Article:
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August 19, 2008, Art / Music / Technology.
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A study conducted at the University of Amsterdam could overturn one of the basic tenets of the science of music: that musical training is the only way to develop musical ability. According to these researchers, the simple act of listening to music develops some amount of musical ability within the brain. All it needs is exposure to that type of music.

“More and more labs are showing that people have the sensitivity for skills that we thought were only expert skills,”  explained Henkjan Honing, a researcher behind the study to Science Daily. According to the publication, “the UvA-study shows that listeners without formal musical training, but with sufficient exposure to a certain musical idiom… perform similarly in a musical task when compared to formally trained listeners.” One of the first to include musicians and non-musicians of varying ages, the study also showed that subjects showed more competence creating music in genres with which they were familiar.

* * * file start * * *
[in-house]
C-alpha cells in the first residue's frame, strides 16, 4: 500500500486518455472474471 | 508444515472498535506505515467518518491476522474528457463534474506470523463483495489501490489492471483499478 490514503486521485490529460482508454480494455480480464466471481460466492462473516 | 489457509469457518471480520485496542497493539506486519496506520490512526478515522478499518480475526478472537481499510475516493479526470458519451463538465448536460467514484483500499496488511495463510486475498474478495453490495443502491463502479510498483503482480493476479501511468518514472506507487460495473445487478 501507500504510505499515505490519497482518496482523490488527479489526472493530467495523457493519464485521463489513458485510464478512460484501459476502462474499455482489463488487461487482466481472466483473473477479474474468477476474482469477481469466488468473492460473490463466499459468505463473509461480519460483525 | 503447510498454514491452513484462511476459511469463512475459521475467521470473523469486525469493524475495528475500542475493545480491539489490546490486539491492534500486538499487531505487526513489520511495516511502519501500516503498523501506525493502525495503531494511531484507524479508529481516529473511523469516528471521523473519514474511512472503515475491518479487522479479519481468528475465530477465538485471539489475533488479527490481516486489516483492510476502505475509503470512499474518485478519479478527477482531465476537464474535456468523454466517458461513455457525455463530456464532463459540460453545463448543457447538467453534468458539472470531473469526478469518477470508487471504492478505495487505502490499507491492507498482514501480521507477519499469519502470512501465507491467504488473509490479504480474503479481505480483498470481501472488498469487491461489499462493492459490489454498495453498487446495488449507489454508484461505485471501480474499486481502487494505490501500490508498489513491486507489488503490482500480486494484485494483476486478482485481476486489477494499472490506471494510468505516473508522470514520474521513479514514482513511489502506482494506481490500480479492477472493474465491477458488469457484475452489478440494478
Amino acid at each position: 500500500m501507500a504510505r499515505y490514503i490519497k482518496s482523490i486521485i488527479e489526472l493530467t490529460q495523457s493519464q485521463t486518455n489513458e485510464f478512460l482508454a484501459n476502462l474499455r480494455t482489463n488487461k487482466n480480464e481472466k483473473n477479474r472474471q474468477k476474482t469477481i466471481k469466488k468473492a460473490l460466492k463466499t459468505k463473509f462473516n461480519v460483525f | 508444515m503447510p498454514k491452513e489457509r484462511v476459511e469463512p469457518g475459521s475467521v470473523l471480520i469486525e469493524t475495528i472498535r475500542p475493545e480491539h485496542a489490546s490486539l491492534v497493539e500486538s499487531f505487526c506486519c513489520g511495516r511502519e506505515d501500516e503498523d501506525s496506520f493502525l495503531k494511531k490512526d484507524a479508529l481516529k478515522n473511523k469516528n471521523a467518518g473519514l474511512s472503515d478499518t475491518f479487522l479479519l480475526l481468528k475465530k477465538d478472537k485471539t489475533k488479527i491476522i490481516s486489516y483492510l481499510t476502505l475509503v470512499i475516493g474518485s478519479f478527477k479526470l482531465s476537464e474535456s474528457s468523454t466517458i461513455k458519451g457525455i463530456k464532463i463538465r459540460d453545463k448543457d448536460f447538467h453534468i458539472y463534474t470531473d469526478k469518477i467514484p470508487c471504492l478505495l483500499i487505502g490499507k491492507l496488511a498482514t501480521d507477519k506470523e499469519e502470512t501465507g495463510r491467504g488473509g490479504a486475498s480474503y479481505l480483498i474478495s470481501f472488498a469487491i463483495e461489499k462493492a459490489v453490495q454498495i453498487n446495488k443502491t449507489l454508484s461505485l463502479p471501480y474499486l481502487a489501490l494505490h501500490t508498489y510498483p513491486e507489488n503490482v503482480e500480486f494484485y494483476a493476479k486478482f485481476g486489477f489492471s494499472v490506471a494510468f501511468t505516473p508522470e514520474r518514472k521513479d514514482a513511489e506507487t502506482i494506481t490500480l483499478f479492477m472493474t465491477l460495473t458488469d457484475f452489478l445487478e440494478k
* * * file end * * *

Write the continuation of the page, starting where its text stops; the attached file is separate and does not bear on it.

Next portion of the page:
The researchers conclusion — that listening to music helps one understand how it is made — seems obvious, but could be a boon for the massive market for toys that turn babies into Einstein by exposing them to Mozart.

Continue reading “Study: Music Listening Begets Musical Competence” »

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